We are currently accepting new applications for Bulgaria for children and sibling groups over 6 years of age or children with special needs.
Canada and Bulgaria have both signed the Hague Convention of 29 May 1993 on Protection of Children and Co-operation in Respect of Intercountry Adoption (Hague Adoption Convention) which protects children and their families against the risks of illegal, irregular, premature or ill-prepared adoptions abroad..
CHOICES offers in-house facilitation for the Bulgaria program.
Families in most Canadian provinces are welcome to apply to CHOICES to adopt from this country.
Single parents and married couples are eligible to apply. Parents must be at least 18 years of age, and the minimum age difference between the applicants and the child to be adopted is 15 years.
Children must be at least one year of age (unless with a medical disorder or special needs) in order to be available for international adoption. At this time, CHOICES will work with families interested in adopting children over 6 years of age. Sibling groups and younger children with special needs are also available for adoption.
Children from Bulgaria usually have an olive complexion, and brown or black eyes and hair. They are usually of Bulgarian, Roma, Turkish, or Armenian descent. All children reside in orphanages or in foster care.
After completion of the homestudy, a dossier is prepared in Canada, which will constitute the official application to adopt in Bulgaria. The combined homestudy and dossier process may take several months.
2 trips are required, with approximately three to six months between trips.
It is difficult to provide a specific time frame for the adoption process as the political situation and legislation of any country is subject to change. CHOICES cannot estimate at this time how long it may take to receive a proposal.
In 2003, Bulgaria ratified the Hague Convention on Inter-Country Adoption, and created a new adoption system based strictly on the Bulgarian Family Code. The Bulgarian government requires the adoption process to be completed only by accredited Bulgarian adoption agencies. CHOICES established a professional relationship with Association “CHILDREN UNDER THE RAINBOW” which is fully licensed by the Bulgarian Ministry of Justice to operate as an intercountry adoption intermediary.
CHILDREN UNDER THE RAINBOW is a non-profit, non-governmental organization operating in a variety of welfare activities. The Association’s team of professionals has been working in the field of intercountry adoptions since 1992. Its Director is a lawyer, and his team includes lawyers, translators, psychologists, pedagogues and paediatricians.
Upon completion and approval of the homestudy, applicants will be ready to proceed with the preparation of your dossier for Bulgaria. CHOICES will provide a complete list of requirements, and will process the documents as follows:
- Assembling and notarizing dossier
- Authentication with Order In Council and Society of Notaries Public, as needed
- Authentication with Department of Foreign Affairs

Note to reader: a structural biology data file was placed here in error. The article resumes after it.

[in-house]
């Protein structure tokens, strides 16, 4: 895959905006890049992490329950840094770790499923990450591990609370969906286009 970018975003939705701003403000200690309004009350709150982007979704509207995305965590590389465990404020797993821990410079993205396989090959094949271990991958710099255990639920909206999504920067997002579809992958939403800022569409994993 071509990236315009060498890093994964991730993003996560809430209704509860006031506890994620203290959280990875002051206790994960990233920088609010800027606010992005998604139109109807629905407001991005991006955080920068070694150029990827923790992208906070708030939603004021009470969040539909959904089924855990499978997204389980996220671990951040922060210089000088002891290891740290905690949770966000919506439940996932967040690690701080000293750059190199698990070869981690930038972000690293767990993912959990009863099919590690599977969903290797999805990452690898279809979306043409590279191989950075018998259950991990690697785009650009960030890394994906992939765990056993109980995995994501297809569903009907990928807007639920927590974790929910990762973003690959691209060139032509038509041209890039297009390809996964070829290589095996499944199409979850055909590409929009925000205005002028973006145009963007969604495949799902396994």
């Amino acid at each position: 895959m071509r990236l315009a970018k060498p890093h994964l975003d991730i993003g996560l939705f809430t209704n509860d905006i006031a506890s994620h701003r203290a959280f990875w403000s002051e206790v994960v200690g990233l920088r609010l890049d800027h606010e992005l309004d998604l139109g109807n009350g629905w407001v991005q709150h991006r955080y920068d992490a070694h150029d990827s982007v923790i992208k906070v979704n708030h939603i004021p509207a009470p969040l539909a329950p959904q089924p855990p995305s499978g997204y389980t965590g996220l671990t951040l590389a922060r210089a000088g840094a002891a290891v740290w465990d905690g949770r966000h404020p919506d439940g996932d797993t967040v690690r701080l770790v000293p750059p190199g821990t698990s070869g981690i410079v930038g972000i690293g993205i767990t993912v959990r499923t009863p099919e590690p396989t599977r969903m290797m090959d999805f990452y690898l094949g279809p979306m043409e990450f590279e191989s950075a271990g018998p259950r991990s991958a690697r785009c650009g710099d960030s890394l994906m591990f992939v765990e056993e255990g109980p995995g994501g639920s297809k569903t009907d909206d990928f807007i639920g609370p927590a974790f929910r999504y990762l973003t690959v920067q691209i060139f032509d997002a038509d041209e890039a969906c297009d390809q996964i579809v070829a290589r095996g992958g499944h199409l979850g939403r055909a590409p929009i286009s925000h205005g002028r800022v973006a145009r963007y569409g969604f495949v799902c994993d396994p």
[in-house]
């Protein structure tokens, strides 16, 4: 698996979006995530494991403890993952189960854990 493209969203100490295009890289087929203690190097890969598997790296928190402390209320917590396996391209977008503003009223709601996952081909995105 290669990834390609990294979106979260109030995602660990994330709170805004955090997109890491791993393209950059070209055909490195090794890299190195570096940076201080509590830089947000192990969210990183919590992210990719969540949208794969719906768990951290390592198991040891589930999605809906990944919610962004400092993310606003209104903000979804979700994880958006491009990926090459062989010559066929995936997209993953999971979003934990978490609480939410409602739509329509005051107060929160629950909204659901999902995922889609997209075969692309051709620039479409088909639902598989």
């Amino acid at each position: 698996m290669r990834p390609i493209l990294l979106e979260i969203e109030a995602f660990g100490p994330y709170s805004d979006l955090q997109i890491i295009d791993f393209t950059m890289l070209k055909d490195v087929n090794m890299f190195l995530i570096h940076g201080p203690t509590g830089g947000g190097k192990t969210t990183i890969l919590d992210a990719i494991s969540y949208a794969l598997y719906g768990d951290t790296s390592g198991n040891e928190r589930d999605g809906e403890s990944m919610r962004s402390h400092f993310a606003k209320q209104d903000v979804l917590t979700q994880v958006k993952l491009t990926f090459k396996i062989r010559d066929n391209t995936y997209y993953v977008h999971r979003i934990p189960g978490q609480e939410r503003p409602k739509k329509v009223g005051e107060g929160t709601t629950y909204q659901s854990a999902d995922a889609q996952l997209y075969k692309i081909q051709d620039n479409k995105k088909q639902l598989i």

- Legalization with Bulgarian Consulate in Toronto
- Courier to Bulgaria
Processing the dossier generally takes several weeks. Once the dossier is received in Bulgaria, it is translated and submitted to the Ministry of Justice, and applicants are officially on the wait list.
When a child is matched, applicants receive notification from CHOICES or your Provincial Ministry representatives, and are asked to review the information with an international medical specialist. If they chose to proceed with the referral, a travel date is discussed and travel preparation begins.
Applicants will be well supported by CHILDREN UNDER THE RAINBOW in Bulgaria for the duration of the trips. They will arrange hotel reservation, transportation, translation, and any other services that are required during the stays. They also ensure continued communication between CHOICES, the Ministry of Justice in Bulgaria, and any other agency as required and throughout the adoption process.
During the first trip to Bulgaria, which usually lasts approximately 5 business days, applicants will meet the Ministry Justice; the orphanage staff, director, and doctor; and of course the child. You should have the opportunity to ask many questions about the child’s health status and any other information that is available. At the end of the trip, applicants will be asked to sign the acceptance documents, which triggers the adoption process.
Upon arrival to Canada, a second set of documents is prepared for submission to court. The wait time between trips may vary, but is approximately three months to six months.
Upon receipt of the court order approving the adoption, a second trip is prepared, during which adoptive parents can take custody of the child. A new birth certificate and passport are issued and the family can now apply to Citizenship and Immigration Canada for the child’s visa, and return home once it is issued.
Four post placement reports are required to be completed by a social worker once per year for four years after the adoption.
Southeastern Europe, bordering the Black Sea, between Romania and Turkey
Temperate. Cold, damp winters; hot, dry summers
7,322,858 (July 2007 est.)
Life Expectancy at Birth
Total population: 72.57 years
Male: 68.95 years
Female: 76.4 years (2007 est.)
Bulgarian 83.9%, Turk 9.4%, Roma 4.7%, other 2% (including Macedonian, Armenian, Tatar, Circassian) (2001 census)
Bulgarian Orthodox 82.6%, Muslim 12.2%, other Christian 1.2%, other 4% (2001 census)
Bulgarian 84.5%, Turkish 9.6%, Roma 4.1%, other and unspecified 1.8% (2001 census)
The official Bulgarian currency is the lev (BGL).
There is telephone, cellular phone, radio, television, and wide internet access.
Bulgaria has 4,294 km of railways, 44,033 km of roadways (of which 43,593 km are paved and this includes 333 km of expressways), 217 airports (132 with paved runways), and 4 heliports.